As COVID-19 cases continue to spike in Massachusetts, there's another troubling sign that things may continue to get worse before they get any better.
Traces of COVID-19 at the sewage plant that treats wastewater for Boston and many of its suburbs are higher right now than at any point during the pandemic, according to public data shared by the Massachusetts Water Resources Authority.
Dr. Ashish Jha, dean of Brown University's School of Public Health, expressed his concerns about the data over the weekend on Twitter, noting that the state's wastewater data "shows more infections in the community than we had in April."
Others have also been sounding the alarm on social media.
Biobot is testing the wastewater at the Massachusetts Water Resources Authority's Deer Island wastewater treatment plant. The company, the first in the United States to try this approach, has shown it can give an early indication of a rise in cases based just on what's in sewage.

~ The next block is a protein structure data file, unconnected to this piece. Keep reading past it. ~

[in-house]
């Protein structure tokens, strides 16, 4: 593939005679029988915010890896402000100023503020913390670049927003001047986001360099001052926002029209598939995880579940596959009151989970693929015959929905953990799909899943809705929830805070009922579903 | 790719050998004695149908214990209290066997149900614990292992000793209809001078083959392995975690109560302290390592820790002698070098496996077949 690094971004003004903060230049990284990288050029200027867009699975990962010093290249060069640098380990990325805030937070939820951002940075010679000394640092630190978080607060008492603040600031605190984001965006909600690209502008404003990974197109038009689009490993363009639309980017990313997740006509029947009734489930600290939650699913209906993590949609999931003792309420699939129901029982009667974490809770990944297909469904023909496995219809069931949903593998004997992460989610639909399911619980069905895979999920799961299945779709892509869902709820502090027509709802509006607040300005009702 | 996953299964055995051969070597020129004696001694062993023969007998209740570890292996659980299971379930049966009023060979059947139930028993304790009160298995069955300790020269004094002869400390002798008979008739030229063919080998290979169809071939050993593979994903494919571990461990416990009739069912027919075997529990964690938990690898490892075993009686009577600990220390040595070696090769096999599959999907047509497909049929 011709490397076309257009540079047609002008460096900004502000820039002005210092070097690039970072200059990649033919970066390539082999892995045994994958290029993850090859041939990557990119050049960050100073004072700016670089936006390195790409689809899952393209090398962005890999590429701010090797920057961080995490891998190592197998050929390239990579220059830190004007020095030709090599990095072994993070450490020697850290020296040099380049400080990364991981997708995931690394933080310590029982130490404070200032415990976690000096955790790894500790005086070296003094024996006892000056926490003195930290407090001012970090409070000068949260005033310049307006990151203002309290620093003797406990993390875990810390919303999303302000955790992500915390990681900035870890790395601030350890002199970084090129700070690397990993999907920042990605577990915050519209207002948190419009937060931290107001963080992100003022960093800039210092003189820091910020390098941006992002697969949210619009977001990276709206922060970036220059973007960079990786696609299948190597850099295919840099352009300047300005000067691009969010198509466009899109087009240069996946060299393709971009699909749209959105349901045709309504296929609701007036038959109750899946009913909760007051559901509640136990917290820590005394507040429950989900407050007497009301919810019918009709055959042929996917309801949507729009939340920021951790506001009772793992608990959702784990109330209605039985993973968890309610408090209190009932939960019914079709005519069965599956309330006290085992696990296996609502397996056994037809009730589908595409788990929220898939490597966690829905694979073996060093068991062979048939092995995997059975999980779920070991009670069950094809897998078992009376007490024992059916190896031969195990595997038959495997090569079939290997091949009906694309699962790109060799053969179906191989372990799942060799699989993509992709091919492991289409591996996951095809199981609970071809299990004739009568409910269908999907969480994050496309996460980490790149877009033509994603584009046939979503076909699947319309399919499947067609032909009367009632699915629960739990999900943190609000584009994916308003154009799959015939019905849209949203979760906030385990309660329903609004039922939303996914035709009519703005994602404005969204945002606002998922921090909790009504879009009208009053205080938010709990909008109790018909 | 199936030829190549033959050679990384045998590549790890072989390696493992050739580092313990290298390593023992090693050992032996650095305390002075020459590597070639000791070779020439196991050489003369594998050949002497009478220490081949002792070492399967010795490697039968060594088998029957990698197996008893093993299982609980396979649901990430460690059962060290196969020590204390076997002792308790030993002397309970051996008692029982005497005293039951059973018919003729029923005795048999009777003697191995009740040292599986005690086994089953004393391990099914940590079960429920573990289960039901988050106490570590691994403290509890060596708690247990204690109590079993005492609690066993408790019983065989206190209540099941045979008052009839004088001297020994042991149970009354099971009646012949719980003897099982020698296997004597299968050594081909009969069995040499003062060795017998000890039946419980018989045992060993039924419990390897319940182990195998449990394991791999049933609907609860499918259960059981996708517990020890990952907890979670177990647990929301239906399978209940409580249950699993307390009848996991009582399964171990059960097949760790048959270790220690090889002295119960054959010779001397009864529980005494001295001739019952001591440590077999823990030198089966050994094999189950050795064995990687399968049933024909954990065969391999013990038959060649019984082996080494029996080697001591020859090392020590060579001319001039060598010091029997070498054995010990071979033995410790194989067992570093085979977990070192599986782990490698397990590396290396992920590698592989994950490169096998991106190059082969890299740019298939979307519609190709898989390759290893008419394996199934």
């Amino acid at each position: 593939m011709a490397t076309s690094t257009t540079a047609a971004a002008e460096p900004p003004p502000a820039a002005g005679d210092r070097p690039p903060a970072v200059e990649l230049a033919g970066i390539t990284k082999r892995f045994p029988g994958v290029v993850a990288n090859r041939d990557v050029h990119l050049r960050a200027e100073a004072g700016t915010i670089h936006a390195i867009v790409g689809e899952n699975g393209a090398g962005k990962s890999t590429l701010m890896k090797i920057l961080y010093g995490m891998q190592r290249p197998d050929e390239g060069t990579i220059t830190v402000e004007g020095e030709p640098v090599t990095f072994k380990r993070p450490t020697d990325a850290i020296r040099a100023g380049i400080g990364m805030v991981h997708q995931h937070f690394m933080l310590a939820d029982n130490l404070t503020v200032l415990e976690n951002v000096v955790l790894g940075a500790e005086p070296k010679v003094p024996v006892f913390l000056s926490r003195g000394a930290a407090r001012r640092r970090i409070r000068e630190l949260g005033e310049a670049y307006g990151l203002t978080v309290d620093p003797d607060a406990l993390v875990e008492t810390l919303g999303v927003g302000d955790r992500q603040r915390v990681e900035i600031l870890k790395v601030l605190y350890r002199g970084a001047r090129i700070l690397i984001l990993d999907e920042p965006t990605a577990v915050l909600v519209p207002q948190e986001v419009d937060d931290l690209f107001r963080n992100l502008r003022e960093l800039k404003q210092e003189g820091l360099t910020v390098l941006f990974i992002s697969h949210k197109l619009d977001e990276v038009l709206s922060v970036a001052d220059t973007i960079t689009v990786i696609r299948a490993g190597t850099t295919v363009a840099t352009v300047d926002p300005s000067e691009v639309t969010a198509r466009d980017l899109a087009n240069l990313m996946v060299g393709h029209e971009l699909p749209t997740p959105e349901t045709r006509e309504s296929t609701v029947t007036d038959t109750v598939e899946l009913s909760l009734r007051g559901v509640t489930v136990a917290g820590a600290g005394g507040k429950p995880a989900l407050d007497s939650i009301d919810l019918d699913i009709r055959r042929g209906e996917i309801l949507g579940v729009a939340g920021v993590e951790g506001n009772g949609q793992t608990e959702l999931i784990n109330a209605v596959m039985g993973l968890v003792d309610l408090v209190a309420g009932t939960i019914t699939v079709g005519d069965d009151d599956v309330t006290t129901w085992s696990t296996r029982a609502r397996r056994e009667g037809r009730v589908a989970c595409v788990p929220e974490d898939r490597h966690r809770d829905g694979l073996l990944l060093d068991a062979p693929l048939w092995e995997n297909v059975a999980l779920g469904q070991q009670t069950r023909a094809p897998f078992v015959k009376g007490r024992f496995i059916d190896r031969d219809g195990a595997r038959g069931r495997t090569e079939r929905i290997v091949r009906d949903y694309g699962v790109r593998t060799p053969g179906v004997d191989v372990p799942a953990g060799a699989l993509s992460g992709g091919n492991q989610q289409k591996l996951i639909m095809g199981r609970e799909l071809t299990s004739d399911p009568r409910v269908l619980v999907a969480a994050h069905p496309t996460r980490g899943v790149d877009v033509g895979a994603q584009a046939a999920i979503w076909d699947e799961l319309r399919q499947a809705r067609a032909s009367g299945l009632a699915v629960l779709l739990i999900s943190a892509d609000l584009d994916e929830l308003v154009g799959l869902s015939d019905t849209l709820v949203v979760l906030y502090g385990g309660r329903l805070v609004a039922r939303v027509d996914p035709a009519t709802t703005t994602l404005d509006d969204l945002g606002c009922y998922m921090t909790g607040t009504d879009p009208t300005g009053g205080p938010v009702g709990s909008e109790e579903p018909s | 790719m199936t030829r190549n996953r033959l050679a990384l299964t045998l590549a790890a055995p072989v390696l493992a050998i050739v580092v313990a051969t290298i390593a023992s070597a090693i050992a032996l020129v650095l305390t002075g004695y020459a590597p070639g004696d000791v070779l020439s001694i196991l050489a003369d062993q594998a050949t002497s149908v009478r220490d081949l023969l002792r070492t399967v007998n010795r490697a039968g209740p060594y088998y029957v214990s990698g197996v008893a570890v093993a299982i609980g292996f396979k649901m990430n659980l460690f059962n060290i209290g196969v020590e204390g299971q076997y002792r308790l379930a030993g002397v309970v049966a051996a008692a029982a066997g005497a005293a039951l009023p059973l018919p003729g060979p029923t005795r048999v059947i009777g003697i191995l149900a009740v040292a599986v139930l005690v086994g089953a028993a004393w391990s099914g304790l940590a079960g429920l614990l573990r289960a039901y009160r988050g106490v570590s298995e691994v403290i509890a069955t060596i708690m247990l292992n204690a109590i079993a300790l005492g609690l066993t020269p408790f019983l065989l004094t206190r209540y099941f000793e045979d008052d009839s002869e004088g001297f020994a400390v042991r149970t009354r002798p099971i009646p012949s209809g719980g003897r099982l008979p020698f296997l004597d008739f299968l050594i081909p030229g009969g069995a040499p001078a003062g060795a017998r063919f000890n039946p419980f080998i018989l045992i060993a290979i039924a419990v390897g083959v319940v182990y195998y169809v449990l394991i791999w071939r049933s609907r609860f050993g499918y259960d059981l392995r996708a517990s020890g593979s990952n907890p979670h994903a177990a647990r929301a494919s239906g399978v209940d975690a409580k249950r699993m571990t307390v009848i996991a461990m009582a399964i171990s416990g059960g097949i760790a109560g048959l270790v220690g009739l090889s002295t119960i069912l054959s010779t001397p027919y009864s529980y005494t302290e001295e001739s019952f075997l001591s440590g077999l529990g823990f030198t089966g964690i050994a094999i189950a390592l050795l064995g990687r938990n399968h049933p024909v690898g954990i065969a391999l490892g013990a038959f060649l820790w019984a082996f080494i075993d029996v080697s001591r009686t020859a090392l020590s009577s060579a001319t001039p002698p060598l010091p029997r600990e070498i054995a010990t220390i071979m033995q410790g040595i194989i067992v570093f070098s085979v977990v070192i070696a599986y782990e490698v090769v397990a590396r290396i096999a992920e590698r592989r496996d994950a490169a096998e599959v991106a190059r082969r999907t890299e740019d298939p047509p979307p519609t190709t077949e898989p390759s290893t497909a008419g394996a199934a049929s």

Forty-three communities from eastern Massachusetts have their water treated at the plant, including Boston, Cambridge, Framingham and Quincy.
The data extracted from Deer Island cannot be linked to specific cities, towns or neighborhoods, but it is providing public health officials with a big-picture outlook of what is going on in the region.
Unlike coronavirus cases -- which are detected when people get tested -- COVID-19 data from sewage measures how prevalent the virus is in the community at large, including among people who don't have symptoms and don't get tested, since the virus they shed through body waste would contribute to levels found in sewage.
The wastewater spike comes amid a spike on coronavirus cases, which caused Gov. Charlie Baker to implement new restrictions effective Sunday, including a rollback to Phase 3, Step 1 of reopening, strengthened mask guidance and a reduction in gathering sizes.
Massachusetts health officials reported 3,627 new confirmed coronavirus cases Tuesday. The state Department of Public Health also announced 40 more deaths from COVID-19.
There have now been 10,833 confirmed deaths and 253,649 cases, according to the DPH. Another 243 deaths are considered probably linked to COVID-19 at this time.
The average rate of COVID-19 tests was 5.81% as of Tuesday, according to the report — an increase from Monday's 5.46%.